A Scottish vet has broken the record for a 431km race by more than 12 hours, expressing milk for her 14-month-old baby on stops.
Jasmin Paris, 35, became the first woman to win the Montane Spine Race - from Derbyshire to the Scottish borders - completing it in 83 hours, 12 minutes and 23 seconds.
She slept just over two hours in the four days of her race during a week-long break from writing her PhD thesis, which she must hand in by the end of March.
"I never thought I would do this race as I've heard it's absolute torture, but its good to set yourself a challenge, because it's exciting, so I entered," she said.
"It was the hardest race I've done due to the amount of time and weather wise, but I'm really happy because I gave it my best shot. I raced hard and gave it the best I could.
"It's been a life affirming experience and it will take me a couple of weeks to recover from the effort and cost it took."
Hallucinating: 'Trees ... doing a morning workout'
Competitors have one week to complete the gruelling race, which travels over hilly terrain and covers more than 13,000m of climbing - more than Mt Everest's 8848m.
They spend two-thirds of the race in the dark and carry all their own kit and supplies, with no personal support team or runner with them on the course.
Mrs Paris said the race was brutal, and by the last day she was hallucinating.
"I saw a pig in the heather, trees stretching and doing a morning workout in the woods, workmen doing stretches, a house appeared and I was very cold.
"There is not much of a comfort zone between a bad situation and an okay situation and I was aware I was pushing my limits but I know that's what happens."
Physically she got off lightly compared with other competitors with just a few blisters and sore and blackened toenails, she said.
"I was worried at the start of the race when I heard other runners saying they had taped their feet up as I hadn't, but somehow I've not really had any problems with my feet apart from losing the skin between my toes.
"I think it comes from all the running I do, it's toughened up my feet. I was running 100 miles a week in the run up to the race."
The Spine Race 2013 winner, Eugeni Rosello Sole, was forced to push his emergency button 6km before the end, which eliminated him from the race after becoming unwell from sleep deprivation.
"I started thinking I could possibly win and it was exciting when it turned into a race and Eugeni was chasing me for 40 miles.
"A man was also popping up along the course telling me our split times, which made it really exciting and when Eugeni was entering one of the checkpoints and I was leaving I think it broke his morale."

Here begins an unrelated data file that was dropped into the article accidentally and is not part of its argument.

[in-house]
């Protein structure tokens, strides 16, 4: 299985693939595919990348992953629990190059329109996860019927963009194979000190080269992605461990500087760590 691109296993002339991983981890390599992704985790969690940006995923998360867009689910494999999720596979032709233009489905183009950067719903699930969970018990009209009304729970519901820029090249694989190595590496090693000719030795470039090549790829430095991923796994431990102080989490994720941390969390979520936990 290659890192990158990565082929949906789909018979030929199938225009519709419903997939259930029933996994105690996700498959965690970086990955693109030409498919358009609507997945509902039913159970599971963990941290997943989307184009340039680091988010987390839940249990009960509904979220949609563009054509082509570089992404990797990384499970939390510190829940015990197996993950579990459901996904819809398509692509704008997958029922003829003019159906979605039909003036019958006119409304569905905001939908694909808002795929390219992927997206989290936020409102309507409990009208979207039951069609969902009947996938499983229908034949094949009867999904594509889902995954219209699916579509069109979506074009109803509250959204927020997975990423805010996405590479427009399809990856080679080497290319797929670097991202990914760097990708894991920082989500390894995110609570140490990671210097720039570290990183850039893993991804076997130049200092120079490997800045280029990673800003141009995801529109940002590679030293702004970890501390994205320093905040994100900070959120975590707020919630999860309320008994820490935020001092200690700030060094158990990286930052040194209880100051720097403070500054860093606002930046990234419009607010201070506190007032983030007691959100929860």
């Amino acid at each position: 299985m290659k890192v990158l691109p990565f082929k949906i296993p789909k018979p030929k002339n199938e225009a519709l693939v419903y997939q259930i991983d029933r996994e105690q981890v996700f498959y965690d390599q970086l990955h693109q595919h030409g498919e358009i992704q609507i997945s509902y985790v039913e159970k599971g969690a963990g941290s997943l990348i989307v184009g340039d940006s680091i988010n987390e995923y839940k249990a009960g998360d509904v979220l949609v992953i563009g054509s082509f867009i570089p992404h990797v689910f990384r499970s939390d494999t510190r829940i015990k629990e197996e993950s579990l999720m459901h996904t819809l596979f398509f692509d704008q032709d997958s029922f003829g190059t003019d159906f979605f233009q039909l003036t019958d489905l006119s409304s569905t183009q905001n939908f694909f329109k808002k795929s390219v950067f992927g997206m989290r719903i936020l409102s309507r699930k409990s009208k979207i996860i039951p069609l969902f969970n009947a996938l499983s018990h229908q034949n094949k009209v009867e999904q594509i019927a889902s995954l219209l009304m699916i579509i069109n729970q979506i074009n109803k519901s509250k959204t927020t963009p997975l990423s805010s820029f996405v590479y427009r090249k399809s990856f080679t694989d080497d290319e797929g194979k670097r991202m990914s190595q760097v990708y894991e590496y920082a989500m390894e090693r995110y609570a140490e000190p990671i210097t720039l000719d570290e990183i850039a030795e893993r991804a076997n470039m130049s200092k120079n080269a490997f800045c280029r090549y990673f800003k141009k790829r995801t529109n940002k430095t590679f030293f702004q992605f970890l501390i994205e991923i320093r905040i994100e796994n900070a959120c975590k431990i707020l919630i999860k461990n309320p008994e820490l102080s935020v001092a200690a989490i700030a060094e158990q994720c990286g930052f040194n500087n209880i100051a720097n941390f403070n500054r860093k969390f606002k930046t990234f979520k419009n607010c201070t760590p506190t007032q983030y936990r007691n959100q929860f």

Breastfeeding during a four-day run
Mrs Paris said that despite having frozen breast milk at home before the race for her 14-month-old daughter, she expressed milk during the race to stop mastitis.
"I had thought I would have stopped breast feeding by this point and tried when Rowan was one, but over Christmas she got two viruses and I had to go back to feeding her multiple times throughout the night to soothe her."
She said her milk production diminished throughout the race, but she did express at four out of the five checkpoints.
"The first night was the hardest for me mentally because I was away from my daughter, but as the race went on it got easier as I got used to being away from her.
"She was very bemused to see me on the finish line and has been very clingy today as if she is thinking I might go away again."
'One of the greatest stories in the history of ultra-running'
The Montane Spine Race director Scott Gilmour said it was an "incredible feat".
"Never underestimate a competitor whether it's a man or a woman. It's the person's dedication and attitude that drives results," he said.
"Paris is a machine so this result is not a surprise to us, but what is brilliant is she carried all that expectation and pressure on her shoulders."
Team manager Lee Procter said the team at inov-8, her sponsor, were very proud.
"She is not a professional, full-time athlete, but instead a down-to-earth, modest mum-of-one with an incredible talent and phenomenal strength, both physically and mentally.
"What she has achieved in this race in beating everyone of both sexes and setting a new overall course record is one of the greatest stories in the history of ultra-running as a sport."